Update 13 the end of the Ooh Tour

Waves in the sands of Waikiki

Jet travel is amazing. We zip through the air at 600 mph, flying over vast oceans, over horrible weather, all while watching movies and eating our TV-dinners. Of course the downside of any long flight is: it is long. Sitting in cramped conditions for more than 10 hours at a time is all I can take these days. That is why I recommend stopping in Hawaii when making trans Pacific flights. Yes, you could upgrade to business or first class, but for much less than the cost of these over-priced upgrades you could be lying on a beach and drinking a Mai Tai in Hawaii. Besides from this obvious advantage you will also give your body time to adjust its circadian clock. I find I need two things to help me recover from jet-lag. The first is sunshine and the second is fresh air, Hawaii has copious amounts of both, so it is the perfect place to stopover.

Sunset over Ala Moana Beach

Every Friday night at twilight’s last gleaming, on Waikiki Beach the dark star-filled sky bursts into light with breathtaking fireworks. Part of the idyllic beach is usurped for the sparkling launchpad. Loud booms are followed by the rockets’ red glare and bombs bursting in air. Glittering balls of lights and multiple colored fireballs have locals and tourists spill onto the famous beach to gasp, ooh, and aah in unison. Oh it is good to be back in the land of the free and the home of the brave!

Thanks for following along on our Ooh Tour

You can read all of our Ooh Tour stories below and all of our travel stories at http://www.davidmillett.net

Update four from the Ooh Tour

The Black Sands Beach at Hana

On Wednesday we drove to Hana, which is on the wet and tropical side of the island. Actually Maui is really two islands, each with it’s own volcano and joined by an isthmus. We have been staying on the smaller of the two parts of Maui and today we drove to the larger part.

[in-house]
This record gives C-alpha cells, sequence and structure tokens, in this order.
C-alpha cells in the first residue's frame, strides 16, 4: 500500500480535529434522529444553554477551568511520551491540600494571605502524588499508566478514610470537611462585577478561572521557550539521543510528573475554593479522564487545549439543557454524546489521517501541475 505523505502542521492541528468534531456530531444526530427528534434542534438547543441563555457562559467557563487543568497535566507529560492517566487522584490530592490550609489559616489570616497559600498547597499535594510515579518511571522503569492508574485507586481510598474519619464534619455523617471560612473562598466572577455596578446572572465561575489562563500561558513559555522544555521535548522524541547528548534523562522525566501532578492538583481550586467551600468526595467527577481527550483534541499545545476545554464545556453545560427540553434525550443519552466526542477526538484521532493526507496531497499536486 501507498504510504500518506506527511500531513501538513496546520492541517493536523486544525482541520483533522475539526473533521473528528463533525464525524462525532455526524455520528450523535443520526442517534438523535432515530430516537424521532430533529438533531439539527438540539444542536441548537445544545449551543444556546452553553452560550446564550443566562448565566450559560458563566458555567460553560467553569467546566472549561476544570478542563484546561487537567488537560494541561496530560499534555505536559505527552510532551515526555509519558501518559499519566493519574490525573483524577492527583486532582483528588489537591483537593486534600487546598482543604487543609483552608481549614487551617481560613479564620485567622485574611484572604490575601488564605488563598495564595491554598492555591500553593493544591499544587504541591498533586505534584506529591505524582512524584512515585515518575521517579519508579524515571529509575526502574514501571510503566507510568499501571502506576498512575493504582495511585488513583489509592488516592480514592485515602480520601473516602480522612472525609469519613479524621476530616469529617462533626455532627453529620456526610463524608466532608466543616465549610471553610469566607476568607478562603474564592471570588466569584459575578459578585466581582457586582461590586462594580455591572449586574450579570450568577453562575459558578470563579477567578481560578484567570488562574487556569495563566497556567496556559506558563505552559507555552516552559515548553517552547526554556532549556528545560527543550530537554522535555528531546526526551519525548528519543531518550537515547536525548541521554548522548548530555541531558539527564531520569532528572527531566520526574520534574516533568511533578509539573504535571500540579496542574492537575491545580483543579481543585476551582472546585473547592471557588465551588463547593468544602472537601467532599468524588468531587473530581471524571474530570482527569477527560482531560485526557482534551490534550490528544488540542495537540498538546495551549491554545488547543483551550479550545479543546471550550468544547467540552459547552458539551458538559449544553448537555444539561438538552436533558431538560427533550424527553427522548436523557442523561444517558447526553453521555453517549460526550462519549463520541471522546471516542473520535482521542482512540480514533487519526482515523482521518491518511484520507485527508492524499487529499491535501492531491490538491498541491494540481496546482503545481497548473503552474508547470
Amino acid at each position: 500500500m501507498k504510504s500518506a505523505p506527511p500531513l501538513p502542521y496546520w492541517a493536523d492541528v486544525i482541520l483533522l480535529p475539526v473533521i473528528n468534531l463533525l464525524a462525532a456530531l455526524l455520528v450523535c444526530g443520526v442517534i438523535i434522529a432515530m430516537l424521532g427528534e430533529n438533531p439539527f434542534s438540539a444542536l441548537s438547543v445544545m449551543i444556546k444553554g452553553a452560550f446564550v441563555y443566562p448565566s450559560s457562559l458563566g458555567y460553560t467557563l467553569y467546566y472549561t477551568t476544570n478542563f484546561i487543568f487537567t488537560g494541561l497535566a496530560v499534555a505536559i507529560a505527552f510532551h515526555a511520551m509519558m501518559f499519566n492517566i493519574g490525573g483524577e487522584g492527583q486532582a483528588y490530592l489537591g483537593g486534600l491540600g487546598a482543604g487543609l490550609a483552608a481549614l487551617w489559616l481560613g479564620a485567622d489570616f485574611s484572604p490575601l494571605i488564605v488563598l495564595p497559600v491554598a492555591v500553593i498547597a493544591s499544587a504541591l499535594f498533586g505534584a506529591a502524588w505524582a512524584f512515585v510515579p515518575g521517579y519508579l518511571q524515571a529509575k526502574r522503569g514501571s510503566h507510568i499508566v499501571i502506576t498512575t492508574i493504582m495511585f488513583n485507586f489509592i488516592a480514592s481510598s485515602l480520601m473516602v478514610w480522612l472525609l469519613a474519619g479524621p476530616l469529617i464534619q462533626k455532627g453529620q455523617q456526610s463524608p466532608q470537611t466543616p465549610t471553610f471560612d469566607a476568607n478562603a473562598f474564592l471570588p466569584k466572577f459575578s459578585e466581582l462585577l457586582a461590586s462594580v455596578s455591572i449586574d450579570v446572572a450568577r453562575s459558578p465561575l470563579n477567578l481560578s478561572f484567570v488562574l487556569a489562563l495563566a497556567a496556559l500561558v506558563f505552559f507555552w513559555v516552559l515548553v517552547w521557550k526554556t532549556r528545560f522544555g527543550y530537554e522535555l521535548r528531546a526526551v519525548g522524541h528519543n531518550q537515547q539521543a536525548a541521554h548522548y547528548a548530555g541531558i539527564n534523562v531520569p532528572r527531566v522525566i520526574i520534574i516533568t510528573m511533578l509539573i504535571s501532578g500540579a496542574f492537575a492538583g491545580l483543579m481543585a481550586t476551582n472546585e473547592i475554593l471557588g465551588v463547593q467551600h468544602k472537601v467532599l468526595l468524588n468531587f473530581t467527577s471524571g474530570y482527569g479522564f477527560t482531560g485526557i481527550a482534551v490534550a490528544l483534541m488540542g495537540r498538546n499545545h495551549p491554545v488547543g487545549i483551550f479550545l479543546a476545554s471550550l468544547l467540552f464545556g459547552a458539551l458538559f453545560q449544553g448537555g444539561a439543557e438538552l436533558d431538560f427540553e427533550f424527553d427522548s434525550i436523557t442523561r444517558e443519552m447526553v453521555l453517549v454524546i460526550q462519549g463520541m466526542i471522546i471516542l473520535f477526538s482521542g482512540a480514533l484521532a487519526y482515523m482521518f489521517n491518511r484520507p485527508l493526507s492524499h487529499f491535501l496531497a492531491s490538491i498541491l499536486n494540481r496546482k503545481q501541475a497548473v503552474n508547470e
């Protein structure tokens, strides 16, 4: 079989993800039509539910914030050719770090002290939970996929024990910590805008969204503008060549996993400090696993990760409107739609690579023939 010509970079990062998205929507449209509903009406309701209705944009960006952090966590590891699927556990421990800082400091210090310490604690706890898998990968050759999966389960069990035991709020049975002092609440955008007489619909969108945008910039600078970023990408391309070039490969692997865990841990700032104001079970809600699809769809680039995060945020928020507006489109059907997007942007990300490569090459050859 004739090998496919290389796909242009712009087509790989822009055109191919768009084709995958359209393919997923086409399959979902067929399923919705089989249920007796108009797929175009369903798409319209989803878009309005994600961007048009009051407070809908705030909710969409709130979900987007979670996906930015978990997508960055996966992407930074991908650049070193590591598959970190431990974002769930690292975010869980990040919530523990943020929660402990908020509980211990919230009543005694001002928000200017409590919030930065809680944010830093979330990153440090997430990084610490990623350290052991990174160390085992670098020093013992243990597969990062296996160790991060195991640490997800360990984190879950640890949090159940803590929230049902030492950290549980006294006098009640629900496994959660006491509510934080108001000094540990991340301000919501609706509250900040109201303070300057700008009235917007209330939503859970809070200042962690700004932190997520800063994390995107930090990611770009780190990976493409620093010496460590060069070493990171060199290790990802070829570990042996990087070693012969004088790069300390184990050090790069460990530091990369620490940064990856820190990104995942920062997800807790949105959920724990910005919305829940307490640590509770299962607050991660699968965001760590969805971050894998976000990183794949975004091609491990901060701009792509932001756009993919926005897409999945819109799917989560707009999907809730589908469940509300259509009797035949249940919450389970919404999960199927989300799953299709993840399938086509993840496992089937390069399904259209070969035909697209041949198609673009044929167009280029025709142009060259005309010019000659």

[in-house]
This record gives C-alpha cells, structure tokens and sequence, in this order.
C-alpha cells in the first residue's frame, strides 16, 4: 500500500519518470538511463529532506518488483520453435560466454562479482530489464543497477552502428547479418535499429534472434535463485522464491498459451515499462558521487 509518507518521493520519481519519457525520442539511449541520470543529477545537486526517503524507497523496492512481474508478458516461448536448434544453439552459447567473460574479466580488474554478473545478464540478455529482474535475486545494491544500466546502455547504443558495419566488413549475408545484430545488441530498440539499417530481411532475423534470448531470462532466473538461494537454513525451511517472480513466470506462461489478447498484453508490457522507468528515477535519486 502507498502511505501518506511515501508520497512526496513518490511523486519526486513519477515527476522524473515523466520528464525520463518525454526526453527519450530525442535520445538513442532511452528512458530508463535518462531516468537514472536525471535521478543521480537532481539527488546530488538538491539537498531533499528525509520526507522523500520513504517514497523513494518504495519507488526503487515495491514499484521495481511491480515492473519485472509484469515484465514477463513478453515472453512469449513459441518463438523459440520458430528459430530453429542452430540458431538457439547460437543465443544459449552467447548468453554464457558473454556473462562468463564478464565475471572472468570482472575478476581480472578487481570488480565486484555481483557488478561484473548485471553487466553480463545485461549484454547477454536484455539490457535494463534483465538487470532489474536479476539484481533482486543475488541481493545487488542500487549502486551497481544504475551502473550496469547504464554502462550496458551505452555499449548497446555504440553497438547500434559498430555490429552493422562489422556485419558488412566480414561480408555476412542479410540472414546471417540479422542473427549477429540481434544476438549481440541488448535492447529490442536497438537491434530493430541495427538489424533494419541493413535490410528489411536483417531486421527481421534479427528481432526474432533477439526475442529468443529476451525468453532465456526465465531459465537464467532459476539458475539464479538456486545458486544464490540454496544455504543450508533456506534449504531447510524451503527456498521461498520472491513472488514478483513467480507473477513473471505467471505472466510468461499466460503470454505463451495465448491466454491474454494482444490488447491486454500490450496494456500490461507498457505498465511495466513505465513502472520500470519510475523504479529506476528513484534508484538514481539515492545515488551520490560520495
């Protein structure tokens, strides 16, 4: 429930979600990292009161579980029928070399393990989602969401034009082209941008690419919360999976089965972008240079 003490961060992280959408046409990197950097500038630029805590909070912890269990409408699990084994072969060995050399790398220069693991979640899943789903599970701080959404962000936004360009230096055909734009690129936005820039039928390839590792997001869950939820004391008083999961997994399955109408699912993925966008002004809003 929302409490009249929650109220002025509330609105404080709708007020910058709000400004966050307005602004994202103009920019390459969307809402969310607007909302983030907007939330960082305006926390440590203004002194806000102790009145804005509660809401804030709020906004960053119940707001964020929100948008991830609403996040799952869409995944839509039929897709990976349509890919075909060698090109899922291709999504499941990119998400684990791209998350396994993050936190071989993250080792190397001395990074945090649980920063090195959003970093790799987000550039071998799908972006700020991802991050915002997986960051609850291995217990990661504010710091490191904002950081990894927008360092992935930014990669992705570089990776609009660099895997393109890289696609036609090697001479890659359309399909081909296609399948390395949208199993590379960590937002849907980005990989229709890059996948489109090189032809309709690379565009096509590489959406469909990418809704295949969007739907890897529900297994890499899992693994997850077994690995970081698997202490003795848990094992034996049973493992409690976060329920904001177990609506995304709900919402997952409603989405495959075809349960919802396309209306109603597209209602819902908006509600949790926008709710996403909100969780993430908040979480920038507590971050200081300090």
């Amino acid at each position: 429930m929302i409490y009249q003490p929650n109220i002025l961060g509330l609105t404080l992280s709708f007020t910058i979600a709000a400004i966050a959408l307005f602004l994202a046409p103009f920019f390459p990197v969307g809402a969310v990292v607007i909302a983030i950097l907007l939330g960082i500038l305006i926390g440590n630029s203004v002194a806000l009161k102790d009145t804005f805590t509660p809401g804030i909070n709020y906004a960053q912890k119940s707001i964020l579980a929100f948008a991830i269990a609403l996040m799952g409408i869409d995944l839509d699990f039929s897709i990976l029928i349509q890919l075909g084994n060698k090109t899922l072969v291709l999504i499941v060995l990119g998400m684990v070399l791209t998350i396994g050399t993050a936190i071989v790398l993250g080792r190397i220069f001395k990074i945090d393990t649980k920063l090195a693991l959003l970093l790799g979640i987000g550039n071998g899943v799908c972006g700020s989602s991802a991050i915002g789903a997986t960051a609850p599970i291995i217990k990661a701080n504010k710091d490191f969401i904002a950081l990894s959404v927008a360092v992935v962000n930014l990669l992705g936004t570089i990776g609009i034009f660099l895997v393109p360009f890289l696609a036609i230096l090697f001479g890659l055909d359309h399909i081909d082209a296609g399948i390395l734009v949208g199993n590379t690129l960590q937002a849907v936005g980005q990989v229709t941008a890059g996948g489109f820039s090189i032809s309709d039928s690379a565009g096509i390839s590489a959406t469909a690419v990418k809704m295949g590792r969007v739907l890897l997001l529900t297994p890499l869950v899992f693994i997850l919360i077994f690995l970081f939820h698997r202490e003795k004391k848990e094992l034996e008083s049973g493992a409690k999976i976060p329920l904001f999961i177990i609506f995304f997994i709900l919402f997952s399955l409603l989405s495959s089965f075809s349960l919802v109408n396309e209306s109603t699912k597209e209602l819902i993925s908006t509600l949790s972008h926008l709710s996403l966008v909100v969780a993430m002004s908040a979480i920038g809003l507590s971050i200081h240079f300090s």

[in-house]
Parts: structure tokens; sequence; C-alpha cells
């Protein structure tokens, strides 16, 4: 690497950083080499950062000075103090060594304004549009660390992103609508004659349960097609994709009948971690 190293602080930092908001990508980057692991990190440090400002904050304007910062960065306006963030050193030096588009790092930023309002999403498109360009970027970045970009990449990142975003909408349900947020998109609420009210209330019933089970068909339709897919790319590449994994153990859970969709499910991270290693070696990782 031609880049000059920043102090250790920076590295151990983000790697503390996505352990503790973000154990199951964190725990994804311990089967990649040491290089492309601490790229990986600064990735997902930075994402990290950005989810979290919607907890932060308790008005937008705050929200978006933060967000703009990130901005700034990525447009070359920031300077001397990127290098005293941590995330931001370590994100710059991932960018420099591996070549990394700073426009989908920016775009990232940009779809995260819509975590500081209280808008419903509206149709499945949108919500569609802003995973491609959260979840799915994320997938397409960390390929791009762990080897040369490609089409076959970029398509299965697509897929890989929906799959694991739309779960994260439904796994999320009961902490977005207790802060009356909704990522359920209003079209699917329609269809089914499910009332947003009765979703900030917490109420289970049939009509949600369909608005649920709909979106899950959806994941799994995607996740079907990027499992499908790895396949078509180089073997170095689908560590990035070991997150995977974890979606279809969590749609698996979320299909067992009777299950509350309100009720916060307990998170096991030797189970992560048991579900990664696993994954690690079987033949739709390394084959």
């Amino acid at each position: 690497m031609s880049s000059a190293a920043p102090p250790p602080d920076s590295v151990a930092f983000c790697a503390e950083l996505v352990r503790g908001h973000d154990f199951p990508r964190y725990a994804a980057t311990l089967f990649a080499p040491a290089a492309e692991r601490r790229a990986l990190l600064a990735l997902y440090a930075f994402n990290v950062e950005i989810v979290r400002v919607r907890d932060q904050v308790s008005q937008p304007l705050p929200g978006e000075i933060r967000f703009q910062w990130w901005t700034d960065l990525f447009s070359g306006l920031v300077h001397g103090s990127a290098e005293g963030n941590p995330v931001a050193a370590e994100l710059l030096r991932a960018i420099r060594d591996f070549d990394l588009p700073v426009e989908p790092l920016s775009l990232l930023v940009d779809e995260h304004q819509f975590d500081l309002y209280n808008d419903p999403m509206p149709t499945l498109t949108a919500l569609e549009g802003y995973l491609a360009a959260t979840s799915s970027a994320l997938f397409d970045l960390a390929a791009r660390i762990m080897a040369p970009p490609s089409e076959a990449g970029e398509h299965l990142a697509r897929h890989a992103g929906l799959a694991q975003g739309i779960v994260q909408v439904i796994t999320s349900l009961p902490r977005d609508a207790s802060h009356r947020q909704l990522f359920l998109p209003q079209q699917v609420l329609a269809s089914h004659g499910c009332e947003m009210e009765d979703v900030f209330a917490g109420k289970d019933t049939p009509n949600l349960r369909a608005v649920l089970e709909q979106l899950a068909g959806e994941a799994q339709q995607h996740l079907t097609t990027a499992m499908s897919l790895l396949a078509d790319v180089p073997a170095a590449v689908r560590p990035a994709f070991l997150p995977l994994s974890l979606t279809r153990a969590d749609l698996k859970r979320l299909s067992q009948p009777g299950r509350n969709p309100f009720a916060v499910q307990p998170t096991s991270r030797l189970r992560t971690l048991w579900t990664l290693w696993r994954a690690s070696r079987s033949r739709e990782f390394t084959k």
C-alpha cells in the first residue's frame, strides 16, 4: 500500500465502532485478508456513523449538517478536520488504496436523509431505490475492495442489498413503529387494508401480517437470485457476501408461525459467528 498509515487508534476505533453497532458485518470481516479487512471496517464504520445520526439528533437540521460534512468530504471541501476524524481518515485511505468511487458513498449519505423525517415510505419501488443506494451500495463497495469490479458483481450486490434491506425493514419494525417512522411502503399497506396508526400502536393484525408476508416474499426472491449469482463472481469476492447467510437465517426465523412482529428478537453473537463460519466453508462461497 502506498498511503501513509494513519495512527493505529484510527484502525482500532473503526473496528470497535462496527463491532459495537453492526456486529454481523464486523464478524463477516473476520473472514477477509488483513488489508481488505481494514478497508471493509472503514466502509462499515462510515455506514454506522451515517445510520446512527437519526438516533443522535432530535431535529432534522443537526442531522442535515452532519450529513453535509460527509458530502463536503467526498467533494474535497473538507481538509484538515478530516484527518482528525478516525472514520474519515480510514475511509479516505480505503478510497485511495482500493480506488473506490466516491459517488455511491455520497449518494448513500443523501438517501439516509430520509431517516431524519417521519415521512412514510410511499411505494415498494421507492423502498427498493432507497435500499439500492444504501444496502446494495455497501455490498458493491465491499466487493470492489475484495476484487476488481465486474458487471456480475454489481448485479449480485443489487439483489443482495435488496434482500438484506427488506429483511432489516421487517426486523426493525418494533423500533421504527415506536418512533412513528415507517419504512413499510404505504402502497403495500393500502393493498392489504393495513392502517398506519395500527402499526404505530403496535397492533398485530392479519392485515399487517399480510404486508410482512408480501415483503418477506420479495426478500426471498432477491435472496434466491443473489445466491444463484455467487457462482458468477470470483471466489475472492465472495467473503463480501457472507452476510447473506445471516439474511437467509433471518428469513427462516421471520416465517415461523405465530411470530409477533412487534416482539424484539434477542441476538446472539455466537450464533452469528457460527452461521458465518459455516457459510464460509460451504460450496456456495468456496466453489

Hana receives a lot more rain than the rest of the island and this makes it very lush and tropical. We spent the day touring, walking on frozen lava shores washed by the blue Pacific, and swimming at a wonderful cove enclosed by black lava cliffs. We were on constant lookout for: bathrooms, beaches, and banana bread. The banana bread was very good.

We all took it easy on Thursday and spent the day in a private cabana overlooking the beach at the hotel. We took turns swimming in the warm ocean. The highlight of the day was the surf. Huge waves tore into the beach with tremendous force and caused Alex to lose his sunglasses in the bubbling surf, and poor Holly sprained her ankle. I too had my sunnies washed into the angry sea, but Julia, with her eagle eyesight, spotted them on the sandy seafloor. We figure the chances of me losing my glasses and then finding them again was so slim that it could not happen, but it did. This must prove the existence of god.

Julia at Haleakala

On Friday Holly was still hobbling about on her injured ankle so she and Alex decided to spend another day at the beach resting. Julia and I, on the other hand, drove to the highest point on Maui, Haleakala. This is the still active 10,023 foot volcano that created this paradise. We walked down from the edge of the massive crater 1,700 feet to wander about the pumice stone, volcanic glass, and basalt world of cinder cones and lava flows.

We are off to Australia now, bye, bye Hawaii, Holly and Alex.

Become a fan on Facebook

This article brought to you by:


Flying the Edge of America, the trip of a lifetime

A non-fiction account of a three-month flight around the edges of the USA


Your Care Plan, a nurse’s guide to healthy living

Wellness and happiness: the facts you need to know


Homo Cosmiens, a new beginning to the final ending

Science fiction at its best